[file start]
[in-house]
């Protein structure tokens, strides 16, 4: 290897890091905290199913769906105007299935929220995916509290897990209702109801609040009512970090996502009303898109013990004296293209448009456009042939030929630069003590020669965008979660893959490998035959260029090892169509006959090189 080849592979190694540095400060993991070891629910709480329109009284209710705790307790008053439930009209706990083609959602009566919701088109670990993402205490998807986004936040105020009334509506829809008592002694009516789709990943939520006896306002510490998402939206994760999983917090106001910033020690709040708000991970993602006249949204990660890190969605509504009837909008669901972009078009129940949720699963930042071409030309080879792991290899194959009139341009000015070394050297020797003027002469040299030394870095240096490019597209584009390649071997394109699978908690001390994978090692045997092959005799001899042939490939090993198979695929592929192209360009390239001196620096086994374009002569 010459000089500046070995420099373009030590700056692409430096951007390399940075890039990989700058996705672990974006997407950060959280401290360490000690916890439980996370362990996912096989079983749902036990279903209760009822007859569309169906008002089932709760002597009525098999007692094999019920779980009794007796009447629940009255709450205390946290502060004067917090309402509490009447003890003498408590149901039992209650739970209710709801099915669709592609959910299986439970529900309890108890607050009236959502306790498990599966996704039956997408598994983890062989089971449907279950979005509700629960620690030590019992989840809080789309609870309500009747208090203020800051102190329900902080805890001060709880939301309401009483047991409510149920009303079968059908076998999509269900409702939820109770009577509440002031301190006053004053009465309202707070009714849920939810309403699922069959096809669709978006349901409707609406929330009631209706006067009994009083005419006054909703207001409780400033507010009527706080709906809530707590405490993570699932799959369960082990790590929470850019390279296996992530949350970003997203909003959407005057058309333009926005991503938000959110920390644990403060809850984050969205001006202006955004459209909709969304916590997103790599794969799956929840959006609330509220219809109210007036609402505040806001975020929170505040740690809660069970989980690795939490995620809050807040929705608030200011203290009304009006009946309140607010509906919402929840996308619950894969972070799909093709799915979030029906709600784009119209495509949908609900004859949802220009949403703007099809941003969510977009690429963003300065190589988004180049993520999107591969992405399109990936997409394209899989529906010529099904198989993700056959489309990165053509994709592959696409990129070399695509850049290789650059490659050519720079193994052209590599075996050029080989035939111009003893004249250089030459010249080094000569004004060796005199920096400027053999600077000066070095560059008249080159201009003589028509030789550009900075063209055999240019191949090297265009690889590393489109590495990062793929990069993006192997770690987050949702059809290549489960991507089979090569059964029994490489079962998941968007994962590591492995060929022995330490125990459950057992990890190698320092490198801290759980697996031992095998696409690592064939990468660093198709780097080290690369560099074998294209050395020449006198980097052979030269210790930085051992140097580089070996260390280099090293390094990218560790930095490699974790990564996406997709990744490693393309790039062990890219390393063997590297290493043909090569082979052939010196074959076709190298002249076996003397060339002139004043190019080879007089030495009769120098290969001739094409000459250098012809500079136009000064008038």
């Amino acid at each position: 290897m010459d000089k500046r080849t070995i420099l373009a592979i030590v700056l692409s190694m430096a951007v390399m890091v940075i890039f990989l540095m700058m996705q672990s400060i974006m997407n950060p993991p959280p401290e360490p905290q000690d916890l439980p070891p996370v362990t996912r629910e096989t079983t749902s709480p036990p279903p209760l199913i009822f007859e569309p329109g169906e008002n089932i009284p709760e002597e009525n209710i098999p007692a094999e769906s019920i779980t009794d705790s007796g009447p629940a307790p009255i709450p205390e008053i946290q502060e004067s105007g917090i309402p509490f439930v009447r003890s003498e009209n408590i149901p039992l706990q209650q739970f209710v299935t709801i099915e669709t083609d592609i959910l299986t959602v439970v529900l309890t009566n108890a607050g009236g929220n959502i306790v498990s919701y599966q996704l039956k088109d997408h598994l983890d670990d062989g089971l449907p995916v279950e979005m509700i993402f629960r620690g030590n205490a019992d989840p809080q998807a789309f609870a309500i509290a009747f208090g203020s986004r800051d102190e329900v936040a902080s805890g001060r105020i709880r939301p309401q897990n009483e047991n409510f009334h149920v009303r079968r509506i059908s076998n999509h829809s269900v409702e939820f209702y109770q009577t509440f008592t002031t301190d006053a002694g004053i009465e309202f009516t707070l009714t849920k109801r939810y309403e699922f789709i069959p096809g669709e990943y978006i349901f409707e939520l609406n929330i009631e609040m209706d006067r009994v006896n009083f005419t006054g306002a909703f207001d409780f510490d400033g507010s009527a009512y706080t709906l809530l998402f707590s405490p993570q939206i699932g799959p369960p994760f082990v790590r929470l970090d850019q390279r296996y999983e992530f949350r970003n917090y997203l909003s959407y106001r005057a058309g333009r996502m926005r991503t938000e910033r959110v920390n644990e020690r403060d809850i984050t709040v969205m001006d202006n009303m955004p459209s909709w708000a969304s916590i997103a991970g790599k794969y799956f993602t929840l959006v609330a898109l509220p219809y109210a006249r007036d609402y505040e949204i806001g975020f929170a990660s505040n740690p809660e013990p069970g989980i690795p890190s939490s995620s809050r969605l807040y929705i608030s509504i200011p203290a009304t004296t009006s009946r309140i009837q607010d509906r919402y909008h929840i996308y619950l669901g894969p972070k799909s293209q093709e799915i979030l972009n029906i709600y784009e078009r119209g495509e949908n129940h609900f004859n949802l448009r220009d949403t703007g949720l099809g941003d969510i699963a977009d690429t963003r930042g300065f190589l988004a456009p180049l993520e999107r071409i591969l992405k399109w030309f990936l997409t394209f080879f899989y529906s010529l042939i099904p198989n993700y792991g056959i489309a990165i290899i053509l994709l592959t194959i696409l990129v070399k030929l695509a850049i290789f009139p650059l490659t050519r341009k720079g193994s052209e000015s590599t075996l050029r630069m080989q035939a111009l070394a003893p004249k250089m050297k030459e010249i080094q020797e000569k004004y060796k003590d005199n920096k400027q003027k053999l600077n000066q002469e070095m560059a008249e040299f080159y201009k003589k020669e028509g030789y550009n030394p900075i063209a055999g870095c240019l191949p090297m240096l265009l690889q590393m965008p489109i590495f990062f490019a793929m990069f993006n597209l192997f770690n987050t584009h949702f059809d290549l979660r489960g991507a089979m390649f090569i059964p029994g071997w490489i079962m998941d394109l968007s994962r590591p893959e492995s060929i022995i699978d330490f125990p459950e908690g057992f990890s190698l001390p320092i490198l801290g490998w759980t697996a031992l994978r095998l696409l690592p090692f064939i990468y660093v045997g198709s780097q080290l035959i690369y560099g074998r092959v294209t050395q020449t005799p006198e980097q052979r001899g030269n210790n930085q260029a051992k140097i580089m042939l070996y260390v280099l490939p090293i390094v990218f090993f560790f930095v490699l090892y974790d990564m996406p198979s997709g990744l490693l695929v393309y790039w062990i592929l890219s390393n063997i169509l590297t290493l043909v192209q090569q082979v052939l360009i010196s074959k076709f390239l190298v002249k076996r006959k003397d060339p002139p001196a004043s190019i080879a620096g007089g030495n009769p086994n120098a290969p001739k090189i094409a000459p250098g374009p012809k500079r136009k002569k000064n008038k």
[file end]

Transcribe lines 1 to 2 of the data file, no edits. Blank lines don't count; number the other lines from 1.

[in-house]
């Protein structure tokens, strides 16, 4: 290897890091905290199913769906105007299935929220995916509290897990209702109801609040009512970090996502009303898109013990004296293209448009456009042939030929630069003590020669965008979660893959490998035959260029090892169509006959090189 080849592979190694540095400060993991070891629910709480329109009284209710705790307790008053439930009209706990083609959602009566919701088109670990993402205490998807986004936040105020009334509506829809008592002694009516789709990943939520006896306002510490998402939206994760999983917090106001910033020690709040708000991970993602006249949204990660890190969605509504009837909008669901972009078009129940949720699963930042071409030309080879792991290899194959009139341009000015070394050297020797003027002469040299030394870095240096490019597209584009390649071997394109699978908690001390994978090692045997092959005799001899042939490939090993198979695929592929192209360009390239001196620096086994374009002569 010459000089500046070995420099373009030590700056692409430096951007390399940075890039990989700058996705672990974006997407950060959280401290360490000690916890439980996370362990996912096989079983749902036990279903209760009822007859569309169906008002089932709760002597009525098999007692094999019920779980009794007796009447629940009255709450205390946290502060004067917090309402509490009447003890003498408590149901039992209650739970209710709801099915669709592609959910299986439970529900309890108890607050009236959502306790498990599966996704039956997408598994983890062989089971449907279950979005509700629960620690030590019992989840809080789309609870309500009747208090203020800051102190329900902080805890001060709880939301309401009483047991409510149920009303079968059908076998999509269900409702939820109770009577509440002031301190006053004053009465309202707070009714849920939810309403699922069959096809669709978006349901409707609406929330009631209706006067009994009083005419006054909703207001409780400033507010009527706080709906809530707590405490993570699932799959369960082990790590929470850019390279296996992530949350970003997203909003959407005057058309333009926005991503938000959110920390644990403060809850984050969205001006202006955004459209909709969304916590997103790599794969799956929840959006609330509220219809109210007036609402505040806001975020929170505040740690809660069970989980690795939490995620809050807040929705608030200011203290009304009006009946309140607010509906919402929840996308619950894969972070799909093709799915979030029906709600784009119209495509949908609900004859949802220009949403703007099809941003969510977009690429963003300065190589988004180049993520999107591969992405399109990936997409394209899989529906010529099904198989993700056959489309990165053509994709592959696409990129070399695509850049290789650059490659050519720079193994052209590599075996050029080989035939111009003893004249250089030459010249080094000569004004060796005199920096400027053999600077000066070095560059008249080159201009003589028509030789550009900075063209055999240019191949090297265009690889590393489109590495990062793929990069993006192997770690987050949702059809290549489960991507089979090569059964029994490489079962998941968007994962590591492995060929022995330490125990459950057992990890190698320092490198801290759980697996031992095998696409690592064939990468660093198709780097080290690369560099074998294209050395020449006198980097052979030269210790930085051992140097580089070996260390280099090293390094990218560790930095490699974790990564996406997709990744490693393309790039062990890219390393063997590297290493043909090569082979052939010196074959076709190298002249076996003397060339002139004043190019080879007089030495009769120098290969001739094409000459250098012809500079136009000064008038």